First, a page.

The play tracks the Pitmen’s continued success from the first modest classes – interest from wealthy buyer Helen Sutherland (Elizabeth Hawthorne), their first exhibition, the thrill of seeing the great masters – to their decline – the coming of The Second World War and the art world moving on.

Director Gittins has bought together an impressive pallet of players. A scan of their bios reveals many have had both NZ and UK experience – accents aren’t a problem here. Oliver, the audience’s through-line and most developed character, is played with humility and truth by John Glass. Stephen Papps’  Marxist spiels bring a smile. Elizabeth Hawthorne brings her usual poise, and Calum Gittins, (who my colleague Sharu interviewed along with his Director Dad) is excellent as both the young lad and the spoilt artist Ben Nicholson. Josephine Stewart -Tewhiu’s role is all to brief. While on opening nights I usually tend to forgive the odd mistake, here there was an usually large number of fluffed and interrupted lines. While individually all actors were impressive, as a company they hadn’t quite seemed to gel.

John Verryt’s modest playing space of wooden floor, and hanging panels and three screens, feels at home in Q’s Loft space with its wooden beams. For the audience’s extra benefit, images of the miner’s paintings are shown on the screens, close-ups featuring relevant points of interest as the characters discuss them. Kristen Sorrenson’s costumes are authentic, with special support work from Milliner (hat maker) Karen Newborn. Nik Janiurek’s lighting frames the elements nicely.   

Hall tells the story of the painters well, but as I watched the play I began to feel more and more bothered. I kept feeling a great sense of artificiality. It felt inauthentic. It seemed very clear what the playwright was doing. Each of the Pitmen had their role, and their argument positions on art. These points are made many times to make sure we have got them. At the end of Act One, the characters break the fourth wall to sum up their experience and thoughts about art, but this we already knew and had seen. While a few of the plot points would have still been left loose, this seemed to me to be a natural conclusion and the end of the play. Instead, interval was announced and Act Two went on to have many of the same arguments all over again.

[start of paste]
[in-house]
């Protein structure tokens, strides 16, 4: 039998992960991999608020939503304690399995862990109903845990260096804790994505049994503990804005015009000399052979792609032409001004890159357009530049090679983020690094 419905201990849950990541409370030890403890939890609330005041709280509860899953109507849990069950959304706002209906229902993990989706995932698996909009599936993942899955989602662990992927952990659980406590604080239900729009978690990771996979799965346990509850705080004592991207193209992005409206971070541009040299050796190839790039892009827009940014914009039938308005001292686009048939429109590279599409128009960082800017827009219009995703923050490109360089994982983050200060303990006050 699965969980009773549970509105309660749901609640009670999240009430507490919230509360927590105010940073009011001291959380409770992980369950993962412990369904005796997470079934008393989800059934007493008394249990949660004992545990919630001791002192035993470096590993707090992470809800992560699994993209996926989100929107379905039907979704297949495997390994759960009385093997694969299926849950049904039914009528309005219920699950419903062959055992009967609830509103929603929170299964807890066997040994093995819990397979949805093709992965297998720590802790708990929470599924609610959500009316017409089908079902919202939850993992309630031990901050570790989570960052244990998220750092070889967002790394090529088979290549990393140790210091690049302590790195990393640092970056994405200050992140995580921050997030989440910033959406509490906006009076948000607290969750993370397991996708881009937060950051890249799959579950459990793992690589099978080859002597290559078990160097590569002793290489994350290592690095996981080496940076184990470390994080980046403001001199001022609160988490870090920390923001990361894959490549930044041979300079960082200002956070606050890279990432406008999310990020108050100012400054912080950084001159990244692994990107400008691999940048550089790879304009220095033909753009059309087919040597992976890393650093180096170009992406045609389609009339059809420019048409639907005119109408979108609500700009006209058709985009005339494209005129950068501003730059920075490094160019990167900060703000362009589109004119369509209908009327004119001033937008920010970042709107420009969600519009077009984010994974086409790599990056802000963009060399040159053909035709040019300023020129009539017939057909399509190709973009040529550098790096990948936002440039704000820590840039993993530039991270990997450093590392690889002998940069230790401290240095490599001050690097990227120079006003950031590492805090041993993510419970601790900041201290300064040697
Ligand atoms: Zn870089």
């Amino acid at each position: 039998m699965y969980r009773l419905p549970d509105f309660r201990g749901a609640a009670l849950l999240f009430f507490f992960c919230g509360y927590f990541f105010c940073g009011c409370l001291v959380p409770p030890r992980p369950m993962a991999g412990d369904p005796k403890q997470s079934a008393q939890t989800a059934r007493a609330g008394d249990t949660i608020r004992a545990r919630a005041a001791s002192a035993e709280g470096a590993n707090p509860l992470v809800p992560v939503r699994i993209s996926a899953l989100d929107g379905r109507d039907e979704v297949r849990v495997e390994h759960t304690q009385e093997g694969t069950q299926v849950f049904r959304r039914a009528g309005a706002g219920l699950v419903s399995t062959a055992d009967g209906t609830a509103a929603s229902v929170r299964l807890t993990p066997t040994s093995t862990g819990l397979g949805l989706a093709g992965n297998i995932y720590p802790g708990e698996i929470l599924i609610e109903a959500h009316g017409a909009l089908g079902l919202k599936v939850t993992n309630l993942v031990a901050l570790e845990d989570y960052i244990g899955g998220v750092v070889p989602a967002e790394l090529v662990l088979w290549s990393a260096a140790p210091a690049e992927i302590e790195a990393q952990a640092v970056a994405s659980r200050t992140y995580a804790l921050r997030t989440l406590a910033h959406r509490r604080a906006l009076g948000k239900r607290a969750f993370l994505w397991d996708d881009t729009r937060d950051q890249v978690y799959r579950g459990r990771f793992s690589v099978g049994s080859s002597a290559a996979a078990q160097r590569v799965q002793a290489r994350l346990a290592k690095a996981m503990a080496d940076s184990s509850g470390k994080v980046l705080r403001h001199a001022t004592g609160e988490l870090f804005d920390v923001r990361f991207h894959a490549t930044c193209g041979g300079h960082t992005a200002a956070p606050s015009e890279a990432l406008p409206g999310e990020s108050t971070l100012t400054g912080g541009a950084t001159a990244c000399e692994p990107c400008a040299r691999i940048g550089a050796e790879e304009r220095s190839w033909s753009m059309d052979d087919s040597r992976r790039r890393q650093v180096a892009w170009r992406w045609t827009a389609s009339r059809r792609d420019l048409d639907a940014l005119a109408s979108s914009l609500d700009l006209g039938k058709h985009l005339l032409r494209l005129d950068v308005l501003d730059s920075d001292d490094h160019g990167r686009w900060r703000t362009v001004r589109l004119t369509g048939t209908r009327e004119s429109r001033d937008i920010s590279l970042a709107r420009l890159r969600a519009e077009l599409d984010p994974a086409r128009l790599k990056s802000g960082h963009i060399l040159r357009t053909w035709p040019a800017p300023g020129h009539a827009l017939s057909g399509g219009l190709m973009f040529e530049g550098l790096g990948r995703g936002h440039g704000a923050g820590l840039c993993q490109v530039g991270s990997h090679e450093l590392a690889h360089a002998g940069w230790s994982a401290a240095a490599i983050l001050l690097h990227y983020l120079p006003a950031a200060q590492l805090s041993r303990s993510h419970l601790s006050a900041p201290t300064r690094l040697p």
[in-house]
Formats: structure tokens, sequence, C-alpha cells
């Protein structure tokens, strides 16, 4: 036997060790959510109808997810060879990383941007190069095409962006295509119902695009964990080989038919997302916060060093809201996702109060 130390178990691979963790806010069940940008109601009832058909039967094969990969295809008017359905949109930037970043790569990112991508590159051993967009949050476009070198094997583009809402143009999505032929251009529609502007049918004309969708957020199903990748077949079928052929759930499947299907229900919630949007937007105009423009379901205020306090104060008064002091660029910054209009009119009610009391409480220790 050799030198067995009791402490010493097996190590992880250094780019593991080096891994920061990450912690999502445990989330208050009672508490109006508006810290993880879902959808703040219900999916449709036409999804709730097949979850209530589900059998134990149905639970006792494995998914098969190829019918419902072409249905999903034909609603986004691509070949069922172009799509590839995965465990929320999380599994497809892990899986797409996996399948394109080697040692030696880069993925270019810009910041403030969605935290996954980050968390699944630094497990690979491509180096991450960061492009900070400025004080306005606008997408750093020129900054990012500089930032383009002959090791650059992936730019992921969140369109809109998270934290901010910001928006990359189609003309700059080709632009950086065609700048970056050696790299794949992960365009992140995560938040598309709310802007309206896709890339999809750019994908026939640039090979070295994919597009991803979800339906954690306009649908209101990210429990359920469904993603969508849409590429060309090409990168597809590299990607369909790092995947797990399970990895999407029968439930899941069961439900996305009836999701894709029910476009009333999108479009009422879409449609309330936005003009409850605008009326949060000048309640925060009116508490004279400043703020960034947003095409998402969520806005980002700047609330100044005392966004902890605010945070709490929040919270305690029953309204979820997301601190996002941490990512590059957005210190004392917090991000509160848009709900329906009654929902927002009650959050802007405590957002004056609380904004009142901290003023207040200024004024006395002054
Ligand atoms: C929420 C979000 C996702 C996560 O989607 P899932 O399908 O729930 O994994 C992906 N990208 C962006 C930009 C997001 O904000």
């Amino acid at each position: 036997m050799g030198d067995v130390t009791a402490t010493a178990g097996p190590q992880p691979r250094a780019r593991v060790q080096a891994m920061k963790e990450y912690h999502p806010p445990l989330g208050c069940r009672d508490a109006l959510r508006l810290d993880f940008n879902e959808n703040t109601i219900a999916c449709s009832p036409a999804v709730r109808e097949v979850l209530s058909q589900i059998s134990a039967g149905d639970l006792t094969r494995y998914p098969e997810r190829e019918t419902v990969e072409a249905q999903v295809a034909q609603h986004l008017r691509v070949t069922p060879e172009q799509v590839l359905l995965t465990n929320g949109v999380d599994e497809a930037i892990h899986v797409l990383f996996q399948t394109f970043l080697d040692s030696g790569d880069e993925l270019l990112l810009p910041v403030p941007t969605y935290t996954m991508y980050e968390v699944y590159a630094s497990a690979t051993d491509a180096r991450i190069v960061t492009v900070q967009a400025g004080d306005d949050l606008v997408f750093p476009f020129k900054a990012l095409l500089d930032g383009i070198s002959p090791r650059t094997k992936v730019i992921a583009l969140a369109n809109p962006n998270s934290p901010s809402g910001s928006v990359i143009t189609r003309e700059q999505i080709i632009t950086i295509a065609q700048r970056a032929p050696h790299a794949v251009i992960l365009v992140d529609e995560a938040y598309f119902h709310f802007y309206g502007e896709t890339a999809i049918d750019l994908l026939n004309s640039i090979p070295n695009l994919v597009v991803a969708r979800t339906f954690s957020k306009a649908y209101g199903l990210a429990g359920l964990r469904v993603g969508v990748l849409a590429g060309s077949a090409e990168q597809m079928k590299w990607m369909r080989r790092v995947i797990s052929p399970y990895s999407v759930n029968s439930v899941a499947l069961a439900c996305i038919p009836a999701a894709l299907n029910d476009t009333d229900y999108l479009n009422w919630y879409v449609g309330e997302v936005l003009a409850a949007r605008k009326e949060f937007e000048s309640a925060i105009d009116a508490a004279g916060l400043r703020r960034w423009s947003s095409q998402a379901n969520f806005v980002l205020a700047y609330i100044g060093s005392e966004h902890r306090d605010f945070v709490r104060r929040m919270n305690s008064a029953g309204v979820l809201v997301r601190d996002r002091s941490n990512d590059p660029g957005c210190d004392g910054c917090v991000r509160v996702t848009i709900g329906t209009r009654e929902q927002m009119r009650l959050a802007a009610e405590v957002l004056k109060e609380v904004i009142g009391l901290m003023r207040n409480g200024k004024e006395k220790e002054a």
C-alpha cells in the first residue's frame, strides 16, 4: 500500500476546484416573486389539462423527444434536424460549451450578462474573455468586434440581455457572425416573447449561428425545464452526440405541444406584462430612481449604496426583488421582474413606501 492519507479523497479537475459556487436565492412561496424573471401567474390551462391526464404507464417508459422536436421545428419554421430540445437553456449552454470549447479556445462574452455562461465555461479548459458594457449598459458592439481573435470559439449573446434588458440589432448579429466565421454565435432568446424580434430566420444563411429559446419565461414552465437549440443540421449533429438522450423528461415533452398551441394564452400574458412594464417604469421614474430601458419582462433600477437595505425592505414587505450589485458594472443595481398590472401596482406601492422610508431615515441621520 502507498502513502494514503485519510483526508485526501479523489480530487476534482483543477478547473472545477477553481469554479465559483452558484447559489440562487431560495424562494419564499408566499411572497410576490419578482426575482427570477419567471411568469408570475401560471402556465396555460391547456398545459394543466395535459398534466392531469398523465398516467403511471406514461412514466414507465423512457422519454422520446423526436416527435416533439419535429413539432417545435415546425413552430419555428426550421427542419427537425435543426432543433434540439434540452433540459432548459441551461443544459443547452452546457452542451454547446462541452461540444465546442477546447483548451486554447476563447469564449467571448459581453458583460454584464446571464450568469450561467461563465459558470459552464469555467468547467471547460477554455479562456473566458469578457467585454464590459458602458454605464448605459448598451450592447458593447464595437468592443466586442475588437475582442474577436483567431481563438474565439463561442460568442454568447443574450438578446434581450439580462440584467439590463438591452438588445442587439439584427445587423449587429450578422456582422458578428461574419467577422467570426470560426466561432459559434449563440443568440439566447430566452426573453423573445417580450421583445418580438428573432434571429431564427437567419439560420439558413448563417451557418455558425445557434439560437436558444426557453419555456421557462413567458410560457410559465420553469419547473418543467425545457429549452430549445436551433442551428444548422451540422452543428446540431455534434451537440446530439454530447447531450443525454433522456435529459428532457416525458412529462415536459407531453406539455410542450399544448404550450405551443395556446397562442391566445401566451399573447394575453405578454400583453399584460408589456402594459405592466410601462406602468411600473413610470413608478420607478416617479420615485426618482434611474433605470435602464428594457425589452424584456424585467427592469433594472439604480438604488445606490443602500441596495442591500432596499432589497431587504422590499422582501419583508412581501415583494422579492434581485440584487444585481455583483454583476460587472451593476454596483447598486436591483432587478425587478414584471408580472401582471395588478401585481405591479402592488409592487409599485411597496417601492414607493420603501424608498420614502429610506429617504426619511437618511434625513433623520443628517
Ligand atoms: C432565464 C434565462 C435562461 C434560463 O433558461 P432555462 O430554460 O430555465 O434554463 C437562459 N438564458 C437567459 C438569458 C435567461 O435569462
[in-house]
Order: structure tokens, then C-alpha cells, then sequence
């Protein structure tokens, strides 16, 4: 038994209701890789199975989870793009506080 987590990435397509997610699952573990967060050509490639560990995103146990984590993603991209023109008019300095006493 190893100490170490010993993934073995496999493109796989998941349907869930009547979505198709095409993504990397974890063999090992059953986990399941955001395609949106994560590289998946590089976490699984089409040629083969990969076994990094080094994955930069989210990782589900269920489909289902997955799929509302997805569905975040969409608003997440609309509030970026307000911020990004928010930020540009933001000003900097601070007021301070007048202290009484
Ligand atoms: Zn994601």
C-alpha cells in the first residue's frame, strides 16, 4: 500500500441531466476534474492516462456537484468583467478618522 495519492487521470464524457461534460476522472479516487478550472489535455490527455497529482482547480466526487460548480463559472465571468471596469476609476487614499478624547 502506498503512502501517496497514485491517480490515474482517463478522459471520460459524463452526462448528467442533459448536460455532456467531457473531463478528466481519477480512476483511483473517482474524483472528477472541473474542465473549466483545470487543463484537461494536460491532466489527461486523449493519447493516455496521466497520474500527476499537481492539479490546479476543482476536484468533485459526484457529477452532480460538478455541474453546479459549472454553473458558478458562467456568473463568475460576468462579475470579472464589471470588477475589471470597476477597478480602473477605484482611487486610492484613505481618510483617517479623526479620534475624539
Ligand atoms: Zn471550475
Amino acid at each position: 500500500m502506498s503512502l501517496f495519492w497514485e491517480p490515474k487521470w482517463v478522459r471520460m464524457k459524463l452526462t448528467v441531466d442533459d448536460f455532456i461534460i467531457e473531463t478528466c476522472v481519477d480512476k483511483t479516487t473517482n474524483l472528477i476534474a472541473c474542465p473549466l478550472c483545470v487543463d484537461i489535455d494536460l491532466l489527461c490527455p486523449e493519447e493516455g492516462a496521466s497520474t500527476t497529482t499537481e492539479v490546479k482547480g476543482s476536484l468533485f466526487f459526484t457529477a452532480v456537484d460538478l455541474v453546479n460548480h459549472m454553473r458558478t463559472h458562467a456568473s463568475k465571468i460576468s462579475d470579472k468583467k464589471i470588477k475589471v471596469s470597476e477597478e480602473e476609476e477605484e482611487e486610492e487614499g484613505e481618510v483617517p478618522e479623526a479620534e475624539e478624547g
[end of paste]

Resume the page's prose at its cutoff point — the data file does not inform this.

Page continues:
The artificiality continued. A character’s death is foreshadowed by standing alone in spotlight (the script or the productions’ choice, I’m not sure), and most cynically at all, the audiences emotions are very precisely stirred by the old fallback of the character’s breaking into song – quietly at first, then in rousing fashion – at play’s end as they dream of a new era of socialism and equality (with our memory of Lee Hall’s other miners, we know this dream to be short lived).

It was as if I could see his technique – Lee Hall’s brush strokes made plain. This is not without a great sense of irony, as this sort of value judgment is very much a concern of the play. The tutor, Robert Lyon, while technically proficient, regrets not possessing the raw passion and creativity of his students. Lee Hall’s Pitmen Painters is like Lyon in this way – dramatically proficient, full of interesting ideas about art, impressive, nice to look at, but lacking a beating heart.

The Pitmen Painters is presented by (potent pause) PRODUCTIONS and plays at Q until 16 November to 10 December. Details see Q.

More information about the Ashington Group can be found here.